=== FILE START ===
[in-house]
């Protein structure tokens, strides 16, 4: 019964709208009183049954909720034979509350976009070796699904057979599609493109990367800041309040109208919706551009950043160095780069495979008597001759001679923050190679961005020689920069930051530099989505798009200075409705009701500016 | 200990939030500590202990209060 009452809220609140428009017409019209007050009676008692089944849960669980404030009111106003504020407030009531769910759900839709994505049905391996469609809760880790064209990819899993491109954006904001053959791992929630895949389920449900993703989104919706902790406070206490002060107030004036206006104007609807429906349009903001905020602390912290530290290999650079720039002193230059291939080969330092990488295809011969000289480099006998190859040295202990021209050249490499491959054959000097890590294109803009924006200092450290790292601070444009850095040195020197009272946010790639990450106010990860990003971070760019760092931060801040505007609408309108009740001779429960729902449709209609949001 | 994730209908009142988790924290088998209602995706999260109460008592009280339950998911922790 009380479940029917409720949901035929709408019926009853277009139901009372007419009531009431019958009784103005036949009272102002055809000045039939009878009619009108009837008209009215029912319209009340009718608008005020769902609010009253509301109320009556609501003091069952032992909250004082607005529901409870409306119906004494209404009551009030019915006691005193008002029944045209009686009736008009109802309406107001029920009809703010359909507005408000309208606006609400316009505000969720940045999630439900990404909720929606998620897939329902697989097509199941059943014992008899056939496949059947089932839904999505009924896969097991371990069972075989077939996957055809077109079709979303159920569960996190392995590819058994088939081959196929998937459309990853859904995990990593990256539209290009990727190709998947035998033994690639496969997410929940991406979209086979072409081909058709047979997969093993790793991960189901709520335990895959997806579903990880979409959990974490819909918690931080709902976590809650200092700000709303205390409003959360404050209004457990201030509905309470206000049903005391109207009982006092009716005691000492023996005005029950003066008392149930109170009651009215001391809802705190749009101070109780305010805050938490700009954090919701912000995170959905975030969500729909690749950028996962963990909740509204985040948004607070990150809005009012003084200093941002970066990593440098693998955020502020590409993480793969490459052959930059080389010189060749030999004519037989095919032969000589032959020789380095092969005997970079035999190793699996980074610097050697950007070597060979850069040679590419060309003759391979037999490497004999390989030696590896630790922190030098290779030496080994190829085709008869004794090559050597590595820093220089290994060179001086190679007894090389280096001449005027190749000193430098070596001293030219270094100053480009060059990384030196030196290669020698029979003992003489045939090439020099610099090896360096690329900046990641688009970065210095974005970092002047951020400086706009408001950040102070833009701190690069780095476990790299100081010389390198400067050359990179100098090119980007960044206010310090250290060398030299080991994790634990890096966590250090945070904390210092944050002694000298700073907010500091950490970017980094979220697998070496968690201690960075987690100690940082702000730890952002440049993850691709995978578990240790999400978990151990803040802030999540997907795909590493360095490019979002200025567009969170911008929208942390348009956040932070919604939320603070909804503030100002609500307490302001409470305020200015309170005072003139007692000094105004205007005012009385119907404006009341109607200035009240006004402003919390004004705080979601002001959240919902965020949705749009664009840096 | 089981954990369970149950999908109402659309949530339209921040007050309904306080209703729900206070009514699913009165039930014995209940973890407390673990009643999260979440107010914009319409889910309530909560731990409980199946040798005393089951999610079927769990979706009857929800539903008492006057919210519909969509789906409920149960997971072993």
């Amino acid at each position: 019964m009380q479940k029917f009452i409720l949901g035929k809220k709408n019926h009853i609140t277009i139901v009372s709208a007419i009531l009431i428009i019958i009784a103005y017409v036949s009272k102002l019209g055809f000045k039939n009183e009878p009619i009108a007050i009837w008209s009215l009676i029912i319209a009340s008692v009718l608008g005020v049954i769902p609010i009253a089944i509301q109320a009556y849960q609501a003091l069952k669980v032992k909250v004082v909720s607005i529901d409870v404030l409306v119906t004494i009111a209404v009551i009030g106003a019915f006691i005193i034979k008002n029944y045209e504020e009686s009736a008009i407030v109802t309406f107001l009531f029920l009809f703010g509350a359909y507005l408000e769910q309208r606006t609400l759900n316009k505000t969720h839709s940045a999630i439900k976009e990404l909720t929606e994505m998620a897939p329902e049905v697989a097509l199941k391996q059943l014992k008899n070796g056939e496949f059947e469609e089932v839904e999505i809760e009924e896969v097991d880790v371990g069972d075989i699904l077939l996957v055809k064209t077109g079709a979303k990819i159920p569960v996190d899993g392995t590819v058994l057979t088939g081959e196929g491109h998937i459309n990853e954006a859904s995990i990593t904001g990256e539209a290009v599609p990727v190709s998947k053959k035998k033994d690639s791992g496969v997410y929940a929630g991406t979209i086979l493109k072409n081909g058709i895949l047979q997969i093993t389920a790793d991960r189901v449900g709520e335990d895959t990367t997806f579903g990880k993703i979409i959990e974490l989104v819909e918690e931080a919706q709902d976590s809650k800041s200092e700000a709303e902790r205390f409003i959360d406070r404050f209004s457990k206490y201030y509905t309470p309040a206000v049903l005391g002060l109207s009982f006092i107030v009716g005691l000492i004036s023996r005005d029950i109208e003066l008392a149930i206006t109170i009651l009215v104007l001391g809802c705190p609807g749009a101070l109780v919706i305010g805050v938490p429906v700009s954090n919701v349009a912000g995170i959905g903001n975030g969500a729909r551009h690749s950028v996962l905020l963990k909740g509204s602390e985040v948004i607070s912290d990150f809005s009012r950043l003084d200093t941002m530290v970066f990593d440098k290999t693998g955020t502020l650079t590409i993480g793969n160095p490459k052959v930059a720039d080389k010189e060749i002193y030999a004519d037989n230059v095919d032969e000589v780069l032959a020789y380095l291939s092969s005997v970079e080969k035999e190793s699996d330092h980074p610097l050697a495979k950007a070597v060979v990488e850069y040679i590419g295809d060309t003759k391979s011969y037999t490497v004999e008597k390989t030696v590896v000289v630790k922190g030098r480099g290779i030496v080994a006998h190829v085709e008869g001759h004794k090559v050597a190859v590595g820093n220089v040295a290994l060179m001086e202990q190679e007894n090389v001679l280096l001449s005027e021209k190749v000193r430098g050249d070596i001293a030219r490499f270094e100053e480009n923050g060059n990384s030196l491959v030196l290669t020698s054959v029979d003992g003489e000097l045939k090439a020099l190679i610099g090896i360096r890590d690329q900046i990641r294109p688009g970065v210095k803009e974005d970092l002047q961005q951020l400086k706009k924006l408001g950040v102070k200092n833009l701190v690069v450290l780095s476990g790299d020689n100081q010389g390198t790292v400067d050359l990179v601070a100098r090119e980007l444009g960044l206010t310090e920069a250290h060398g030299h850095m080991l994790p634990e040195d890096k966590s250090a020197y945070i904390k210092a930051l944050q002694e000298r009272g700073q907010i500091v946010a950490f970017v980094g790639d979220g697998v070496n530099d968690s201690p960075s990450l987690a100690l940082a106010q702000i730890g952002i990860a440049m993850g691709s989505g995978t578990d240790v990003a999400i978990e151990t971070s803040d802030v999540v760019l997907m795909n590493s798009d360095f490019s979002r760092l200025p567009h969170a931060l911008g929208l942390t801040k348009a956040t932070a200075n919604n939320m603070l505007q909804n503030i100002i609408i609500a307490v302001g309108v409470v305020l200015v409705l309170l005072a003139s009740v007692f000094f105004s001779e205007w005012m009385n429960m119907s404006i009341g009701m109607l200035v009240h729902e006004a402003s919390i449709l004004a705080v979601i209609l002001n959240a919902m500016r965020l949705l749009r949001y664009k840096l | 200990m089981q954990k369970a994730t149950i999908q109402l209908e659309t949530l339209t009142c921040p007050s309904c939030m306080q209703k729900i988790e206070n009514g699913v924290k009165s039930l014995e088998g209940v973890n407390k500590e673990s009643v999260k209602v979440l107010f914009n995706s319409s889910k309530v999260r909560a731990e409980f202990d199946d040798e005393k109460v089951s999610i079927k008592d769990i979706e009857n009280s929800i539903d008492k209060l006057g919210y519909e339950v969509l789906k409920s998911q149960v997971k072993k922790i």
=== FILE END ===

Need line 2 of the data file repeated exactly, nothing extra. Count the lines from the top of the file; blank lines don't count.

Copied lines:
């Protein structure tokens, strides 16, 4: 019964709208009183049954909720034979509350976009070796699904057979599609493109990367800041309040109208919706551009950043160095780069495979008597001759001679923050190679961005020689920069930051530099989505798009200075409705009701500016 | 200990939030500590202990209060 009452809220609140428009017409019209007050009676008692089944849960669980404030009111106003504020407030009531769910759900839709994505049905391996469609809760880790064209990819899993491109954006904001053959791992929630895949389920449900993703989104919706902790406070206490002060107030004036206006104007609807429906349009903001905020602390912290530290290999650079720039002193230059291939080969330092990488295809011969000289480099006998190859040295202990021209050249490499491959054959000097890590294109803009924006200092450290790292601070444009850095040195020197009272946010790639990450106010990860990003971070760019760092931060801040505007609408309108009740001779429960729902449709209609949001 | 994730209908009142988790924290088998209602995706999260109460008592009280339950998911922790 009380479940029917409720949901035929709408019926009853277009139901009372007419009531009431019958009784103005036949009272102002055809000045039939009878009619009108009837008209009215029912319209009340009718608008005020769902609010009253509301109320009556609501003091069952032992909250004082607005529901409870409306119906004494209404009551009030019915006691005193008002029944045209009686009736008009109802309406107001029920009809703010359909507005408000309208606006609400316009505000969720940045999630439900990404909720929606998620897939329902697989097509199941059943014992008899056939496949059947089932839904999505009924896969097991371990069972075989077939996957055809077109079709979303159920569960996190392995590819058994088939081959196929998937459309990853859904995990990593990256539209290009990727190709998947035998033994690639496969997410929940991406979209086979072409081909058709047979997969093993790793991960189901709520335990895959997806579903990880979409959990974490819909918690931080709902976590809650200092700000709303205390409003959360404050209004457990201030509905309470206000049903005391109207009982006092009716005691000492023996005005029950003066008392149930109170009651009215001391809802705190749009101070109780305010805050938490700009954090919701912000995170959905975030969500729909690749950028996962963990909740509204985040948004607070990150809005009012003084200093941002970066990593440098693998955020502020590409993480793969490459052959930059080389010189060749030999004519037989095919032969000589032959020789380095092969005997970079035999190793699996980074610097050697950007070597060979850069040679590419060309003759391979037999490497004999390989030696590896630790922190030098290779030496080994190829085709008869004794090559050597590595820093220089290994060179001086190679007894090389280096001449005027190749000193430098070596001293030219270094100053480009060059990384030196030196290669020698029979003992003489045939090439020099610099090896360096690329900046990641688009970065210095974005970092002047951020400086706009408001950040102070833009701190690069780095476990790299100081010389390198400067050359990179100098090119980007960044206010310090250290060398030299080991994790634990890096966590250090945070904390210092944050002694000298700073907010500091950490970017980094979220697998070496968690201690960075987690100690940082702000730890952002440049993850691709995978578990240790999400978990151990803040802030999540997907795909590493360095490019979002200025567009969170911008929208942390348009956040932070919604939320603070909804503030100002609500307490302001409470305020200015309170005072003139007692000094105004205007005012009385119907404006009341109607200035009240006004402003919390004004705080979601002001959240919902965020949705749009664009840096 | 089981954990369970149950999908109402659309949530339209921040007050309904306080209703729900206070009514699913009165039930014995209940973890407390673990009643999260979440107010914009319409889910309530909560731990409980199946040798005393089951999610079927769990979706009857929800539903008492006057919210519909969509789906409920149960997971072993």